The Red Eye

The Red Eye: The lack of fanfare for the Han Solo film is not necessarily a good or a bad thing

No trailers, teasers & posters with only four months to go doesn't mean Lucasfilm has a bad film.

Solo A Star Wars Story

Now that all the talk around Star Wars: The Last Jedi has begun to somewhat die down, except for those that are still angry about the film, fans eyes have turned towards the Han Solo solo film that arrives in just a few months. Problem is there isn’t much for them to actually put their eyes upon for the film.

With just under four months to go before Solo: A Star Wars Story opens in theaters, there is little to nothing that has officially been released by Lucasfilm.

Honestly, the film saw it’s most public exposure in June of 2017 when directors Phil Lord & Chris Miller were removed and quickly replaced with Ron Howard. Once Howard took over he began to share some fun and not really revealing too much behind the scenes photos on social media.

Since the film wrapped it’s extensive reshoots, reportedly Howard might have reshot basically everything that Lord & Miller did and all that they didn’t do, there has been nothing.

No posters.

No teasers.

Not a single thing.

There have been constant rumors of the when and where a trailer will drop, seemingly changing every day to declare that one is totally coming on some date coming up. Lucasfilm has been very tight-lipped about it all, though some other rumors claim that they are not happy with the film but there has been nothing to validate those rumors.

Right now all we know is that the film lost its directors after creative differences, veteran director Howard stepped in, the film finished production, focuses on a young Han along with Chewie & Lando along with others and it arrives in May.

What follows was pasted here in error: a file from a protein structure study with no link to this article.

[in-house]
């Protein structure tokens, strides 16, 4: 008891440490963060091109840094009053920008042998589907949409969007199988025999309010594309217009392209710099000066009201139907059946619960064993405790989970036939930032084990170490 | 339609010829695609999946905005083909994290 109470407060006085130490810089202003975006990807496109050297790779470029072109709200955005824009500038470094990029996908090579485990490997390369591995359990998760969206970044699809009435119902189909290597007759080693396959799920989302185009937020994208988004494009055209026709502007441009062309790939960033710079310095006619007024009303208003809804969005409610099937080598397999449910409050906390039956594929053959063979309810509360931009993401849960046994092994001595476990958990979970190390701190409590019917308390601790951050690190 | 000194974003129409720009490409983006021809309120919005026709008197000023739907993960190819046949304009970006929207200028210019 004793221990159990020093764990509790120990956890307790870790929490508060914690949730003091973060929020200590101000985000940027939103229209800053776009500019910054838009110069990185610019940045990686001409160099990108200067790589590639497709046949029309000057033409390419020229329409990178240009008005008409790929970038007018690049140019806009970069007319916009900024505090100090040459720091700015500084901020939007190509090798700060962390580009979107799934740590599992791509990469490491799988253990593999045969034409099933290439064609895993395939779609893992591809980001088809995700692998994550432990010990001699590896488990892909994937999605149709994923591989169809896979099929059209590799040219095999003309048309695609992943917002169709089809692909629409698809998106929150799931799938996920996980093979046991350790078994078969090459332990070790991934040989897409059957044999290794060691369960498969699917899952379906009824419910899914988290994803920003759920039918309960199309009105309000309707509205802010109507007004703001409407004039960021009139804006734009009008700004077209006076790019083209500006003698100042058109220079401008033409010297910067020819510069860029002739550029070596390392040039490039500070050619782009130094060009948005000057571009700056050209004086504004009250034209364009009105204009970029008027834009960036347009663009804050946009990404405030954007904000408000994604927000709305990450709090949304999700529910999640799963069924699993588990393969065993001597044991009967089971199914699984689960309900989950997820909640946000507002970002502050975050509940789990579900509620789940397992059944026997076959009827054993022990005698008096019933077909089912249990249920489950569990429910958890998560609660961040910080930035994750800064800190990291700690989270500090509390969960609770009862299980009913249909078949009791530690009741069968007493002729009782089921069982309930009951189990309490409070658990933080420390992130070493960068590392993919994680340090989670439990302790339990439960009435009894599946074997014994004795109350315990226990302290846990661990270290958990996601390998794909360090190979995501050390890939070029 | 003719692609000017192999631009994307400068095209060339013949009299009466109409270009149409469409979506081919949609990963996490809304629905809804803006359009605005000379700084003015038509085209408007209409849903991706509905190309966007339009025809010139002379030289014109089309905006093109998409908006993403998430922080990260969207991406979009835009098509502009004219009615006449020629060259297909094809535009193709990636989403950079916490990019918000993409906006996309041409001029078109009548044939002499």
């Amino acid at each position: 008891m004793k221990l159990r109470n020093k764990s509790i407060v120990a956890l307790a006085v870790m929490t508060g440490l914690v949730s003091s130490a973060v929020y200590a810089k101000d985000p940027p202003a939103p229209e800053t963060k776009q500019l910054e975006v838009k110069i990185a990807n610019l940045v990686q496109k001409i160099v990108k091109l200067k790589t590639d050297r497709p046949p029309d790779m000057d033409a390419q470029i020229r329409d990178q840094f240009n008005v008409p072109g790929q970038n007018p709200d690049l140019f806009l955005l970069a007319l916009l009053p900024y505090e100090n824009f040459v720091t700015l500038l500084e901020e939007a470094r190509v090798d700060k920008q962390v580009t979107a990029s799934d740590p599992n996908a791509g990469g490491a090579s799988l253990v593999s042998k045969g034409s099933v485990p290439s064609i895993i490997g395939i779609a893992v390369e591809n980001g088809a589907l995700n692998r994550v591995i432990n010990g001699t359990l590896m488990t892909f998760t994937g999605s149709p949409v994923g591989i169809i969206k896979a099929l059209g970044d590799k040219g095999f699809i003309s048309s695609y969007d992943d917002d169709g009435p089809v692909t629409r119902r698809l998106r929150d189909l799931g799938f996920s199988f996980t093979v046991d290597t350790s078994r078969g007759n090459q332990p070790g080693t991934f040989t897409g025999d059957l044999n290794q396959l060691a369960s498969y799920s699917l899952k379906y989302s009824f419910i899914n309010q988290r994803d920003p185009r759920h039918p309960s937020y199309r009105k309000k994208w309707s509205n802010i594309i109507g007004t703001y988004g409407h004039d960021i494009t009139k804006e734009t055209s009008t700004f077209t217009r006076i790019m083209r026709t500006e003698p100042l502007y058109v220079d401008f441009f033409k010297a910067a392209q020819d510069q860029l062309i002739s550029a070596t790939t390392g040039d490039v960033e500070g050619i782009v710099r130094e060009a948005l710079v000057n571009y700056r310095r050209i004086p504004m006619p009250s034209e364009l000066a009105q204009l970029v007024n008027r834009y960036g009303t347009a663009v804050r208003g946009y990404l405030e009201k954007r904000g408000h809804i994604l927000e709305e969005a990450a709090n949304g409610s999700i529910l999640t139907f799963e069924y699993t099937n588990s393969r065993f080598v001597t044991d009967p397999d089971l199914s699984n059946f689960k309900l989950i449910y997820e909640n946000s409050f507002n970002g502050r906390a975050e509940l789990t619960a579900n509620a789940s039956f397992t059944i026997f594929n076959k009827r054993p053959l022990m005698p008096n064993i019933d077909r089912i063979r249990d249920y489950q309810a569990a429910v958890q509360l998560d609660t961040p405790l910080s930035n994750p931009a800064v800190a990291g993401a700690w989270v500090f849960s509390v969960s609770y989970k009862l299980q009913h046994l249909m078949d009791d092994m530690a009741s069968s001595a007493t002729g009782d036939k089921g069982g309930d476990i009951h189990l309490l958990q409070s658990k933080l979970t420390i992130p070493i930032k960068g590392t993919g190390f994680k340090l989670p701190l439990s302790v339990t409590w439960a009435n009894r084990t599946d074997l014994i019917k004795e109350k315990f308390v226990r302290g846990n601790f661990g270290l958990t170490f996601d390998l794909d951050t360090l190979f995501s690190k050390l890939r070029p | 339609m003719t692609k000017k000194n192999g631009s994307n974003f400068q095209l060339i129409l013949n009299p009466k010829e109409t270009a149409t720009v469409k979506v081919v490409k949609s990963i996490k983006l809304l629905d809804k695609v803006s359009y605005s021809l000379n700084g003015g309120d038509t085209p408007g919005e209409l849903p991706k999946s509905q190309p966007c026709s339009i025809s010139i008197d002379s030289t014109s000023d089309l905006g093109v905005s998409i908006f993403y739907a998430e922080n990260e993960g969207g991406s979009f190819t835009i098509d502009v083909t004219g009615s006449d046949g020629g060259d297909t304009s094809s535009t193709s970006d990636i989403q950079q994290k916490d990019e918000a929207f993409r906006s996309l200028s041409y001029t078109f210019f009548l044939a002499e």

Star Wars fans have begun to worry and proclaim doom for this film, that many fans would argue they never asked for as they didn’t really need to see the beginnings of a character like Han Solo. Marketing for The Last Jedi and other films was always well in advance, even if they held the trailers back a bit to make sure they didn’t put them out too early sometimes.

Studios generally want to put out multiple trailers before a film comes out, the better decision makers spreading those trailers out so that audiences can sit and dissect them and really soak in them for awhile. This film would probably only be able to get out maybe two trailers if they put one out very very soon and another maybe in March, to avoid a glut of teasers way too close to the film.

Solo Cast

Thus why many are worried, thinking this lack of promotion means the writing is on the wall that this will not be a great Star Wars film.

It might not, that possibility always exists.

Thing is though, it might also not mean that.

Bear with me. Back in 2016 at the beginning of the year suddenly Paramount Pictures and Bad Robot Productions dropped a full trailer to the film 10 Cloverfield Lane, a film that before that moment no one even knew was going to happen. It was a spiritual successor to the 2008 film Cloverfield and had been secretly developed under the name The Cellar.

Opposed to the general strategy mentioned before to saturate the market with promotion, Paramount and J. J. Abrams’s Bad Robot added the name for the film and began promoting it just a two months before it was set to arrive in theaters. It paid off as the film was well received both critically and box office wise.

In a way it proved that if you have a good team attached, have a brand name attached and have good trailers there is really no reason to have a full year or more of trailers, teasers, posters, and other promotions. If we were all truly honest, we know there is no reason that any of the Marvel or DC or other blockbusters need five trailers and fifty TV spots and a million posters spread through a year or months.

Everyone knows what big films are coming and likely know if they are interested or not once they see the first trailer.

So Solo could very well be just like 10 Cloverfield Lane and fly under the radar with very little promotion and let what is on the screen speak for itself and do well.

On the other hand, the fans might very well be right and the lack of promotion could be because Disney knows they have a stinker on their hands and doesn’t want to pump more money into what is already a failure.

There will be no way to really truly tell until the film is on the screens and we see it because as we all know from films in the past, including Suicide Squad very recently, a really good trailer can mask a poor film.

As an optimistic fan, I’m going to choose to believe that Solo is the next 10 Cloverfield Lane. Perhaps I’m living in a fantasy that will be shattered on May 25 when the film comes out.

Or maybe I’m not.


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